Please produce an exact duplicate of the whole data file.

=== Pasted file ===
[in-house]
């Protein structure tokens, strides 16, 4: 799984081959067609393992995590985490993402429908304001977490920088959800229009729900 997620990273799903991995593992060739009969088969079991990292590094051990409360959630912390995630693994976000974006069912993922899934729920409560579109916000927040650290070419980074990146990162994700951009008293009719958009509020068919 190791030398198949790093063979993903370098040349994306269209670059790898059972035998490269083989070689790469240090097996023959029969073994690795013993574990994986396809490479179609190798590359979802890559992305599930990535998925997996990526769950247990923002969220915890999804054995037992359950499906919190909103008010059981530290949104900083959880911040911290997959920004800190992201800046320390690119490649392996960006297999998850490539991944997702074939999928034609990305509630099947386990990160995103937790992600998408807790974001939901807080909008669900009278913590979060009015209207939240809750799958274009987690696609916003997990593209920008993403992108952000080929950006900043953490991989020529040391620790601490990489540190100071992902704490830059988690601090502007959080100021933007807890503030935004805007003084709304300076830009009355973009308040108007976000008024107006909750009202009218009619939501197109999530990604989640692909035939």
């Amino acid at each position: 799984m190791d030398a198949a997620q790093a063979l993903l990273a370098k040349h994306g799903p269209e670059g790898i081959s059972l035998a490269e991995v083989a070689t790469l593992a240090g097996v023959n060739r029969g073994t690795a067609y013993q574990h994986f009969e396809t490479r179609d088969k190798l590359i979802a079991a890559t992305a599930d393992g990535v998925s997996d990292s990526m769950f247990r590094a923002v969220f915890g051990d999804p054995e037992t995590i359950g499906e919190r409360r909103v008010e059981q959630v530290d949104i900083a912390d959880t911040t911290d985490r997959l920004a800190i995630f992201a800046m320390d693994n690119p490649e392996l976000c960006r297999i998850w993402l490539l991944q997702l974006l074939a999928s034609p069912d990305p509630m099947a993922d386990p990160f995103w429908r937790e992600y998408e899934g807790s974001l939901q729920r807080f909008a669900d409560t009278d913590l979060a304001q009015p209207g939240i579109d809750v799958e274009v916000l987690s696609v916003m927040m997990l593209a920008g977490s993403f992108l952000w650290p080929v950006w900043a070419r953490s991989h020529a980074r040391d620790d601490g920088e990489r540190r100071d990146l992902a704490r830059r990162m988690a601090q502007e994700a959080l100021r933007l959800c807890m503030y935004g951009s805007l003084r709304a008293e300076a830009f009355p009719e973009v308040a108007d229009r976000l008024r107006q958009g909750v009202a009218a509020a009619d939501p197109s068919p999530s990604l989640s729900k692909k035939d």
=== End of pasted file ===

[in-house]
């Protein structure tokens, strides 16, 4: 799984081959067609393992995590985490993402429908304001977490920088959800229009729900 997620990273799903991995593992060739009969088969079991990292590094051990409360959630912390995630693994976000974006069912993922899934729920409560579109916000927040650290070419980074990146990162994700951009008293009719958009509020068919 190791030398198949790093063979993903370098040349994306269209670059790898059972035998490269083989070689790469240090097996023959029969073994690795013993574990994986396809490479179609190798590359979802890559992305599930990535998925997996990526769950247990923002969220915890999804054995037992359950499906919190909103008010059981530290949104900083959880911040911290997959920004800190992201800046320390690119490649392996960006297999998850490539991944997702074939999928034609990305509630099947386990990160995103937790992600998408807790974001939901807080909008669900009278913590979060009015209207939240809750799958274009987690696609916003997990593209920008993403992108952000080929950006900043953490991989020529040391620790601490990489540190100071992902704490830059988690601090502007959080100021933007807890503030935004805007003084709304300076830009009355973009308040108007976000008024107006909750009202009218009619939501197109999530990604989640692909035939």
């Amino acid at each position: 799984m190791d030398a198949a997620q790093a063979l993903l990273a370098k040349h994306g799903p269209e670059g790898i081959s059972l035998a490269e991995v083989a070689t790469l593992a240090g097996v023959n060739r029969g073994t690795a067609y013993q574990h994986f009969e396809t490479r179609d088969k190798l590359i979802a079991a890559t992305a599930d393992g990535v998925s997996d990292s990526m769950f247990r590094a923002v969220f915890g051990d999804p054995e037992t995590i359950g499906e919190r409360r909103v008010e059981q959630v530290d949104i900083a912390d959880t911040t911290d985490r997959l920004a800190i995630f992201a800046m320390d693994n690119p490649e392996l976000c960006r297999i998850w993402l490539l991944q997702l974006l074939a999928s034609p069912d990305p509630m099947a993922d386990p990160f995103w429908r937790e992600y998408e899934g807790s974001l939901q729920r807080f909008a669900d409560t009278d913590l979060a304001q009015p209207g939240i579109d809750v799958e274009v916000l987690s696609v916003m927040m997990l593209a920008g977490s993403f992108l952000w650290p080929v950006w900043a070419r953490s991989h020529a980074r040391d620790d601490g920088e990489r540190r100071d990146l992902a704490r830059r990162m988690a601090q502007e994700a959080l100021r933007l959800c807890m503030y935004g951009s805007l003084r709304a008293e300076a830009f009355p009719e973009v308040a108007d229009r976000l008024r107006q958009g909750v009202a009218a509020a009619d939501p197109s068919p999530s990604l989640s729900k692909k035939d």